I am convinced that the greatest devotional need for most of those reading this article – even those committed to spending time in the Bible every day – is to meditate on Scripture.
It seems a common experience for people to read the Bible and then, as soon as they close it, to forget everything they’ve read.
People are seldom changed by what they immediately forget.
Why Can’t We Remember?
Do most people somehow lack the mental equipment necessary to remember something they just read? I think the forgetfulness occurs mostly because people spend two or three seconds reading one verse, then two or three seconds with the next verse, and so on until they are finished. How much does anyone remember of thoughts they considered for just two seconds?
Reading the Bible was never intended to be the primary means of absorbing the Bible. Reading is the starting place, but meditation is the absorption of Scripture.
And it is the absorption of Scripture that leads to the experiences with God and the changes in our lives that we seek when we come to the Bible.
Why is Our Time In Scripture Not More Profitable?
The main reason more Christians don’t find their daily time in the Scriptures more profitable has little do with the strength of their memory, the level of they education, or their IQ; rather, the problem is very simple: a lack of meditation on Scripture.
How Do We Meditate on Scripture?
There are many ways to meditate on the text of Scripture, such as:
- Repeating the verse or phrase with emphasis on a different word each time.
- Rewriting the verse or phrase in your own words.
- Looking for applications of the text.
- Formulating a principle from it.
- Asking what question is answered or problem is solved by it.
- Praying through the text.
- Select something from your reading and ask: “How does this text relate to the gospel and the Jesus?” Maybe you will select a single word, a character in the narrative, or the main idea of the passage. From it you may see, for instance, (a) something that shows our need for the gospel, or (b) an example that points to something Jesus is or (c) something Jesus did in an even greater way, or (d) an illustration of one of the effects of the gospel upon those who believe.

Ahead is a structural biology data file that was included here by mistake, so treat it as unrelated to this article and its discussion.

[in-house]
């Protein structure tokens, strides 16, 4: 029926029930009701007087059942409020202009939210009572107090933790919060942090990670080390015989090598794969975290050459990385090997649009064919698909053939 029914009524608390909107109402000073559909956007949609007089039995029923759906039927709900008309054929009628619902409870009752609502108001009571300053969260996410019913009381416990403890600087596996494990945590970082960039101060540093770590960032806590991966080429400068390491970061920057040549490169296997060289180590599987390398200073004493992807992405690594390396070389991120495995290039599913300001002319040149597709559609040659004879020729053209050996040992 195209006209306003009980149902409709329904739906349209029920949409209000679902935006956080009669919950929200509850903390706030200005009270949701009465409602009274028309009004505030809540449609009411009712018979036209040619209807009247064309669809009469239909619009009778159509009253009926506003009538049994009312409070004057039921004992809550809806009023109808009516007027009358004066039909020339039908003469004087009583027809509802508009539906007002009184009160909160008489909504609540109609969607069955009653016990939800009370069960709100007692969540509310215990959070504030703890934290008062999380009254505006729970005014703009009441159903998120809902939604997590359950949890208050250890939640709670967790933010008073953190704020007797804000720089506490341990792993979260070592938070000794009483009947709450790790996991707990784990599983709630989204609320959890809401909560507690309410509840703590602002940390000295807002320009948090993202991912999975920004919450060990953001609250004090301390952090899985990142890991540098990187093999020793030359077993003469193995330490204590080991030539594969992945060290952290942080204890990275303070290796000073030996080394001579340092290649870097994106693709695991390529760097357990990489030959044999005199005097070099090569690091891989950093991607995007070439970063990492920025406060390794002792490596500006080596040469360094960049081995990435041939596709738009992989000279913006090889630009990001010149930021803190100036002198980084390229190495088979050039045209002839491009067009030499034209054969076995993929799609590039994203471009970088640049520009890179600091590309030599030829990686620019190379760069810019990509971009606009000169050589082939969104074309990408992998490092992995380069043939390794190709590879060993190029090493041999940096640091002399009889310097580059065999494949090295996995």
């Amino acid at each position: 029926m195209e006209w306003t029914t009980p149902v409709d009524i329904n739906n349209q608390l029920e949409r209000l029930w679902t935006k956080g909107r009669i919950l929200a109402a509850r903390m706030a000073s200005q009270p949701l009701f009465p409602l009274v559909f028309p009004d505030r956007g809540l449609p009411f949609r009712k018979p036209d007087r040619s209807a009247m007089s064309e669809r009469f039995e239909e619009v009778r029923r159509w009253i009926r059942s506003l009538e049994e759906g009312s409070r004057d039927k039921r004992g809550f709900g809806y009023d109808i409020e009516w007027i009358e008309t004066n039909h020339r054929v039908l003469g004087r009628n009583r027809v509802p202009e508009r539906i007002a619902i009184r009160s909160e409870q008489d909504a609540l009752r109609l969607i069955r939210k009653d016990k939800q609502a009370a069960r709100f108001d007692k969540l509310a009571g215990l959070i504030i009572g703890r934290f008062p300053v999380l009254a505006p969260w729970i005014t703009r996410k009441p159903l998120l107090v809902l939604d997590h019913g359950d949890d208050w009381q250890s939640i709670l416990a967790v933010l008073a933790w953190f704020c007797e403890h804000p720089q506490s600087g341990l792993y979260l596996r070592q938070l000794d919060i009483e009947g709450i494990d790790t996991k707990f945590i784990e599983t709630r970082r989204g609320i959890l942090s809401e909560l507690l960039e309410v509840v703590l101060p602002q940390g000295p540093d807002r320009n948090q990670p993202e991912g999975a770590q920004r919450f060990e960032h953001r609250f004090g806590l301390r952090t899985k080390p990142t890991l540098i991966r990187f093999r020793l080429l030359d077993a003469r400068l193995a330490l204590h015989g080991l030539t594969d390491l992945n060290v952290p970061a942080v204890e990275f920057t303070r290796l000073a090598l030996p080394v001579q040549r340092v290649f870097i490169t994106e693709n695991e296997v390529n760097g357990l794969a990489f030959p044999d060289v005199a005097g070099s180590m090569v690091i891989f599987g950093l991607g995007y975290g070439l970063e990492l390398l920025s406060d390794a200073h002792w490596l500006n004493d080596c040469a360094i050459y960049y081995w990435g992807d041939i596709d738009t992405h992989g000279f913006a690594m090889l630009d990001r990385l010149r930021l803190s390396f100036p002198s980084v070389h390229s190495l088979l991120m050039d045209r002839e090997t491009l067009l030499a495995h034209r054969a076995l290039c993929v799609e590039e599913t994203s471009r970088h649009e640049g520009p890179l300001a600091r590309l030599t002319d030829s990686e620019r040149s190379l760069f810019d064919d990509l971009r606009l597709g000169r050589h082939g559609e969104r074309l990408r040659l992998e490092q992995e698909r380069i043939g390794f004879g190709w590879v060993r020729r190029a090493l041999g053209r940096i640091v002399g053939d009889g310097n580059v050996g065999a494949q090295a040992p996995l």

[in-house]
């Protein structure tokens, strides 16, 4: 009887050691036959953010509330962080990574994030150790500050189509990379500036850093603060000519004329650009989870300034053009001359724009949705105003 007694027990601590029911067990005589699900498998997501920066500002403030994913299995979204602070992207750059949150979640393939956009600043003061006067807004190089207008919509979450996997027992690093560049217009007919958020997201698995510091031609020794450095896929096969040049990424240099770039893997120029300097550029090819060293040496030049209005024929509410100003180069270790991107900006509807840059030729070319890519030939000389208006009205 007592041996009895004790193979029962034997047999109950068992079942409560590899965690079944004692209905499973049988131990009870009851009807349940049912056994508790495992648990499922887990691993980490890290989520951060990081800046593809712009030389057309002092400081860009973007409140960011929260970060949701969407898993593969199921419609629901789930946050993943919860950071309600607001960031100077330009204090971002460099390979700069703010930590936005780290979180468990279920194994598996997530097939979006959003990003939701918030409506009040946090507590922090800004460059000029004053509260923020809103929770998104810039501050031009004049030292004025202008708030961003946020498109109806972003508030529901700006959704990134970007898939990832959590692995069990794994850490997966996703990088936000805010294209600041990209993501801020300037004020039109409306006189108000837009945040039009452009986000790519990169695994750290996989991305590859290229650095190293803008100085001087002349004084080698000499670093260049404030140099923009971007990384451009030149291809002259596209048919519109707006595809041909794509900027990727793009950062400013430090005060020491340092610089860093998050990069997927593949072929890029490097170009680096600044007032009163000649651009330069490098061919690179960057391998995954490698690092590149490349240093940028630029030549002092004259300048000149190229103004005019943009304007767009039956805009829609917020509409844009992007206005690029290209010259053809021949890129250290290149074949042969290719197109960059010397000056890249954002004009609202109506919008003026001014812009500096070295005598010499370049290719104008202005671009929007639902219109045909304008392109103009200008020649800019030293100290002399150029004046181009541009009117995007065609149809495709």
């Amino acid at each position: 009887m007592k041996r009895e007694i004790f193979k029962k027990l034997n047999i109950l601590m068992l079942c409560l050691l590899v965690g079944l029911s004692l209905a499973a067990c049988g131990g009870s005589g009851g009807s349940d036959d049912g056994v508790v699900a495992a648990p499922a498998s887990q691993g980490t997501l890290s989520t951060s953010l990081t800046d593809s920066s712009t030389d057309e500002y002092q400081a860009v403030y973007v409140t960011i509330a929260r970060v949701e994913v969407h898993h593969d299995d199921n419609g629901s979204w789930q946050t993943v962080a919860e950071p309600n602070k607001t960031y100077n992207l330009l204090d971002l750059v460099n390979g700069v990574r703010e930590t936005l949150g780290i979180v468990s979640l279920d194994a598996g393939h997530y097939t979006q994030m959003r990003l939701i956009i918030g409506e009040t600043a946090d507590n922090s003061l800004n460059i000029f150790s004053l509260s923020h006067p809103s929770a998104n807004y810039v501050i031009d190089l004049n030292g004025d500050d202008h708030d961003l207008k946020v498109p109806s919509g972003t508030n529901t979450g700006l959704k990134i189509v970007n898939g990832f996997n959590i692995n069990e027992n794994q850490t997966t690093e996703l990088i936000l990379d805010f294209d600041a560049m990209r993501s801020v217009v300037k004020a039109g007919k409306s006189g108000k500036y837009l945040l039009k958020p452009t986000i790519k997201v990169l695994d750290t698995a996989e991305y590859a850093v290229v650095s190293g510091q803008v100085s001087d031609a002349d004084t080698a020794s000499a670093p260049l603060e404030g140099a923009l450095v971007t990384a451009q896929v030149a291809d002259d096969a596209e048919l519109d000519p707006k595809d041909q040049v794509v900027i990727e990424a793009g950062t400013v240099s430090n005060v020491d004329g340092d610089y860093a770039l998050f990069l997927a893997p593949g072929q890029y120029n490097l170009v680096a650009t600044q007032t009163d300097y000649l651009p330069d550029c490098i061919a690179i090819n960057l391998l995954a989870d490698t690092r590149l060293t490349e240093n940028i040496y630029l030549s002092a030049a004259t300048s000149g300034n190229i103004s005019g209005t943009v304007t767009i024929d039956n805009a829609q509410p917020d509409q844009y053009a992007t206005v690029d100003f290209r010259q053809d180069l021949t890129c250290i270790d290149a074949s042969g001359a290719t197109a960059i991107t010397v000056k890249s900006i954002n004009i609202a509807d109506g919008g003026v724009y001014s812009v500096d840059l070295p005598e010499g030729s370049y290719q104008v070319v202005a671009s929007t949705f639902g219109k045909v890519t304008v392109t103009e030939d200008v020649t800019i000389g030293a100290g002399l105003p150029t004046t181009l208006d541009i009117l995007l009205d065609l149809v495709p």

If you spend just sixty seconds meditating on a verse of Scripture, do you realize that may be ten to twenty times as long as you would normally consider that verse? Reserve at least a minute in your Bible reading time today, choose a verse, and [meditate on it using one of the means above. You may start by] ask[ing], “How does this text relate to the gospel and to Jesus?”
Questions for Reflection
- Do you spend time meditating on God’s Word?
- How could meditating on God’s Word change the way you do your daily devotional reading?
Table Talk Magazine, Seeing the Gospel in the Word of God, by Donald Whitney, February 26-27, 2011 (headings and bullets mine)
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